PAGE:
Chinese students who graduated this year are more likely to have received job offers compared to their peers 12 months previously, according to the Market Research Report on the Employment of Graduates in 2018 recently released by officials.
The survey was conducted among 90,168 college students to learn more about their job offers and career objectives. As of March, 74.39 percent of graduates had received job offers, up 2.19 percent compared to 2017.
Some 43.88 percent of new graduates believe that relevant internship experience is the main factor for getting a job offer. This was followed by clear career objectives and practical social experience, accounting for 37.68 percent and 34.9 percent respectively.
Some 39.2 percent of graduates in employment said the job they have now is unrelated to the subject they majored in at university.
This, on the one hand, reflects the obvious contradictions between the major settings in colleges and universities in China and the needs of the market.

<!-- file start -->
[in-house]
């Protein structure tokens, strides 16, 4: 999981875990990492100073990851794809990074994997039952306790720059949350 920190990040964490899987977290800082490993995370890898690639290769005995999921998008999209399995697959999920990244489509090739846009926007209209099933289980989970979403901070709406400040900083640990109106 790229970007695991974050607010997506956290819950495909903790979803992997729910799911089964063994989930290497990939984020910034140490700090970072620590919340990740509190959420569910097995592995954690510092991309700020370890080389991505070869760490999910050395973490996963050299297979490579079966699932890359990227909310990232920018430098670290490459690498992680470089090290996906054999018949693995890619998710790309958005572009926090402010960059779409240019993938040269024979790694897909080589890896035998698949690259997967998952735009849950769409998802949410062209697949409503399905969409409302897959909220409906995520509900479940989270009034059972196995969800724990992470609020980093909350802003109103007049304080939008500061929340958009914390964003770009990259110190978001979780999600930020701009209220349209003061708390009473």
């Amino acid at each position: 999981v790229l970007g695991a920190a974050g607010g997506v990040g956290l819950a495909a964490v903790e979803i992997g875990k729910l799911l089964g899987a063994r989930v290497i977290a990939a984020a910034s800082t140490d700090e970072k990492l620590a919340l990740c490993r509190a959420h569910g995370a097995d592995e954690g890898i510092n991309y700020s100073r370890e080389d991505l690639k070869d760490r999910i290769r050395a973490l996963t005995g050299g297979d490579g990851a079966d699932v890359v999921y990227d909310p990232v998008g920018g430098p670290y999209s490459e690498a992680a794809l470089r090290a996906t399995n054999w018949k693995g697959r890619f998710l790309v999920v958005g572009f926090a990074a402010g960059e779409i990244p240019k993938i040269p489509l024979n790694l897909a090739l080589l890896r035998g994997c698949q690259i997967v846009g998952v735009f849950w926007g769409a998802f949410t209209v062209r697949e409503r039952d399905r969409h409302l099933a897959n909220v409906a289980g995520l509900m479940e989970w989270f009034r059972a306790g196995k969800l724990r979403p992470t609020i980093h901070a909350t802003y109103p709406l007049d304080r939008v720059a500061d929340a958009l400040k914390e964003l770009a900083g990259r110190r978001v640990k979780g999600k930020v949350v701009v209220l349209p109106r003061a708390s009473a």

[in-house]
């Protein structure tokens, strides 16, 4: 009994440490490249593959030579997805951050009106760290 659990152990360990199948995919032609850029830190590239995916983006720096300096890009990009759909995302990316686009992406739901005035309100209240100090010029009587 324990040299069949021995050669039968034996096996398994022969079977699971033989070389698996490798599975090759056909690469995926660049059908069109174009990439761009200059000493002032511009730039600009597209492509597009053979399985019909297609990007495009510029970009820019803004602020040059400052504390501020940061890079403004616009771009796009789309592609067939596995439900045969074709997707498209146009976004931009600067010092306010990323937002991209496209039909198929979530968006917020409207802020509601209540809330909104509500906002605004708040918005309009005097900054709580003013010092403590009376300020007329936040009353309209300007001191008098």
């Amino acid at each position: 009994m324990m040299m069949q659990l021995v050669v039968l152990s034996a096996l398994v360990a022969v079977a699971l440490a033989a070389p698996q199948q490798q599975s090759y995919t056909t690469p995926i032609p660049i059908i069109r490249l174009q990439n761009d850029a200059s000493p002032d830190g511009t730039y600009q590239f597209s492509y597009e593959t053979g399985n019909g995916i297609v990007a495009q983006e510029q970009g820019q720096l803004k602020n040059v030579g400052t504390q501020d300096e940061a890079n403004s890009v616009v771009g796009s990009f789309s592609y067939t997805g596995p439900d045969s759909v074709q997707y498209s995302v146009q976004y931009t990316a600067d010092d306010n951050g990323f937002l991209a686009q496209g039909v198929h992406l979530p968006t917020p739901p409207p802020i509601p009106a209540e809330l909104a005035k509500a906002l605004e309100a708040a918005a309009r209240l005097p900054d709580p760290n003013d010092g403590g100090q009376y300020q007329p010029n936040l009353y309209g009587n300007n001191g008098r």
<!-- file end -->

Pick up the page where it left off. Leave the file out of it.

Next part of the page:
On the other hand, due to the thriving of emerging industries and new business models such as mobile internet, the sharing economy, smart manufacturing and new retail, the demand for cross-field employment and diversified talents has continuously increased, thus college graduates can find more opportunities.
In addition, realizing personal value is regarded as an important factor among new graduates while they are looking for a job, accounting 41.7 percent. Some 26.97 percent of graduates believe that work content must match their interests and 23.19 percent attach great importance to salary.
As for expected work location, new first-tier cities such as Chengdu, Hangzhou, Chongqing and Wuhan are greatly favored by graduates, accounting for 40.18 percent, an increase of 2.68 percent year-on-year.
According to statistics, the proportion of fresh graduates expected to work in traditional first-tier cities such as Beijing, Shanghai, Guangzhou, and Shenzhen has been declining since 2014. Students are more attracted to new first-tier cities for the talent attraction policies and emerging industries.
(Source: Women Voice/ Translated and edited by Women of China)
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